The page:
New Contributors: Preparing for WordCamp Contributor Day

If you’re planning to attend a WordPress Contributor DayContributor Day Contributor Days are standalone days, frequently held before or after WordCamps but they can also happen at any time. They are events where people get together to work on various areas of There are many teams that people can participate in, each with a different focus. for the first time, then this post is for you.

The number one recommendation for first time contributors heading to Contributor Day is to prepare before heading to the event. Conference WiFi can be very unreliable, especially if everyone is installing and configuring the required software and tools at the same time. Getting set up can take a significant amount of time depending on a number of factors, even with good internet!

This is a rough guide to help you show up to Contributor Day ready to contribute!

First, a couple notes:

  • Some parts of this guide will be helpful for multiple contributor teams, but this is particularly targeted at Core team contributors. Check out this guide to get started with the CoreCore Core is the set of software required to run WordPress. The Core Development Team builds WordPress. Test team.
  • Most of the information below exists somewhere in the Core handbook, but is not organized into a “guide” (the topics are stand alone).
  • You can view the full list of Make WordPress contributor teams here:
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Register for and the Slack instance

This step is for all new contributors to the WordPress open sourceOpen Source Open Source denotes software for which the original source code is made freely available and may be redistributed and modified. Open Source **must be** delivered via a licensing model, see GPL. project (regardless of contributor team)

The large majority of the communication around contributing to the WordPress open source projects happens on The community site where WordPress code is created and shared by the users. This is where you can download the source code for WordPress core, plugins and themes as well as the central location for community conversations and organization. or in the WordPress SlackSlack Slack is a Collaborative Group Chat Platform The WordPress community has its own Slack Channel at instance. Your first step should be to register for both in that order.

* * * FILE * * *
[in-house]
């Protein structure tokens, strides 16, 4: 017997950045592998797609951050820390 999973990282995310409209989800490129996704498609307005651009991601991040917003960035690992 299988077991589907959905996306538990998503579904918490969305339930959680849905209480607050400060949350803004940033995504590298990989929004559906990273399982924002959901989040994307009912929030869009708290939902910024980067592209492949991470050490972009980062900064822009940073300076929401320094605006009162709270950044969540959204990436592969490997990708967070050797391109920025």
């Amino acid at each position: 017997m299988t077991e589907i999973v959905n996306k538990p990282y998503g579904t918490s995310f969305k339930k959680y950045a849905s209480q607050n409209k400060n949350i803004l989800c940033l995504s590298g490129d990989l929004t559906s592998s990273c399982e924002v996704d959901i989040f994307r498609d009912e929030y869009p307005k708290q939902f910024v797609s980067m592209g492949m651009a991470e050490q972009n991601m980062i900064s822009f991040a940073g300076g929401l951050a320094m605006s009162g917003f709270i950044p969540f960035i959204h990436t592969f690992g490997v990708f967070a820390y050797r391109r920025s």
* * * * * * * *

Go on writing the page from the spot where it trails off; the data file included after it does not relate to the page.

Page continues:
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Install required software

The steps below are specifically for Core contributorsCore Contributors Core contributors are those who have worked on a release of WordPress, by creating the functions or finding and patching bugs. These contributions are done through Trac.

In order to contribute to Core, you’ll need the following software installed on your machine:

  • GitGit Git is a free and open source distributed version control system designed to handle everything from small to very large projects with speed and efficiency. Git is easy to learn and has a tiny footprint with lightning fast performance. Most modern plugin and theme development is being done with this version control system. or SVNSVN Apache Subversion (often abbreviated SVN, after its command name svn) is a software versioning and revision control system. Software developers use Subversion to maintain current and historical versions of files such as source code, web pages, and documentation. Its goal is to be a mostly compatible successor to the widely used Concurrent Versions System (CVS). WordPress core and the released code are all centrally managed through SVN. (whichever you prefer)
  • NodeJS (WordPress currently requires NodeJS 14.x)
  • npm (comes bundled with NodeJS)
  • Composer (optional, but highly recommended)

Additionally, you’ll have to choose between one of the following:

Note: There are other tools that can be used to set up a local development environment (such as Local), but the two above are the ones maintained and officially supported.

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Decide how you’re going to work